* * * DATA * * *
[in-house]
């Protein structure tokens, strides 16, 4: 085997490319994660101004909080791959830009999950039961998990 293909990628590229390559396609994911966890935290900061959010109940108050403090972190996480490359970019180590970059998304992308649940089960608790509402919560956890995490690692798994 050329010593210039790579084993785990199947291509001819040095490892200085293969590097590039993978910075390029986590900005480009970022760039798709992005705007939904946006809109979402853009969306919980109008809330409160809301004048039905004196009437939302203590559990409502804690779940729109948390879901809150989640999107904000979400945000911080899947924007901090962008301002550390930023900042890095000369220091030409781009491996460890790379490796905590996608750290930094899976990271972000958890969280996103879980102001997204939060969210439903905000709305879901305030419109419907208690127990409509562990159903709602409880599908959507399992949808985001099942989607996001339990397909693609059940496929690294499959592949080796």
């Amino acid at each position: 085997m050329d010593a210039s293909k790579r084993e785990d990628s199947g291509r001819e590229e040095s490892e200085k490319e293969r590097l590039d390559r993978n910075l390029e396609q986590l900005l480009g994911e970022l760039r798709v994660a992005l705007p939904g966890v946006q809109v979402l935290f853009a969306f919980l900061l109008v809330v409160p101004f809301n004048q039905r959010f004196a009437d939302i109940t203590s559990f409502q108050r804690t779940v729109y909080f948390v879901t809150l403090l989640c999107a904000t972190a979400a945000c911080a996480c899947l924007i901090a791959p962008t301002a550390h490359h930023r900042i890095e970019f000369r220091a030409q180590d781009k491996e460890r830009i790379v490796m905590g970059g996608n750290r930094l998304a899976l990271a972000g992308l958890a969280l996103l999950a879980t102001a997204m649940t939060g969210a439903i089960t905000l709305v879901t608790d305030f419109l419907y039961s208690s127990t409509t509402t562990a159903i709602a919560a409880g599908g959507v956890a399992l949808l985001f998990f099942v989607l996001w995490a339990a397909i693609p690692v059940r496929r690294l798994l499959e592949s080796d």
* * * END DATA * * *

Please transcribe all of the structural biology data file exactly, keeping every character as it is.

[in-house]
């Protein structure tokens, strides 16, 4: 085997490319994660101004909080791959830009999950039961998990 293909990628590229390559396609994911966890935290900061959010109940108050403090972190996480490359970019180590970059998304992308649940089960608790509402919560956890995490690692798994 050329010593210039790579084993785990199947291509001819040095490892200085293969590097590039993978910075390029986590900005480009970022760039798709992005705007939904946006809109979402853009969306919980109008809330409160809301004048039905004196009437939302203590559990409502804690779940729109948390879901809150989640999107904000979400945000911080899947924007901090962008301002550390930023900042890095000369220091030409781009491996460890790379490796905590996608750290930094899976990271972000958890969280996103879980102001997204939060969210439903905000709305879901305030419109419907208690127990409509562990159903709602409880599908959507399992949808985001099942989607996001339990397909693609059940496929690294499959592949080796």
């Amino acid at each position: 085997m050329d010593a210039s293909k790579r084993e785990d990628s199947g291509r001819e590229e040095s490892e200085k490319e293969r590097l590039d390559r993978n910075l390029e396609q986590l900005l480009g994911e970022l760039r798709v994660a992005l705007p939904g966890v946006q809109v979402l935290f853009a969306f919980l900061l109008v809330v409160p101004f809301n004048q039905r959010f004196a009437d939302i109940t203590s559990f409502q108050r804690t779940v729109y909080f948390v879901t809150l403090l989640c999107a904000t972190a979400a945000c911080a996480c899947l924007i901090a791959p962008t301002a550390h490359h930023r900042i890095e970019f000369r220091a030409q180590d781009k491996e460890r830009i790379v490796m905590g970059g996608n750290r930094l998304a899976l990271a972000g992308l958890a969280l996103l999950a879980t102001a997204m649940t939060g969210a439903i089960t905000l709305v879901t608790d305030f419109l419907y039961s208690s127990t409509t509402t562990a159903i709602a919560a409880g599908g959507v956890a399992l949808l985001f998990f099942v989607l996001w995490a339990a397909i693609p690692v059940r496929r690294l798994l499959e592949s080796d």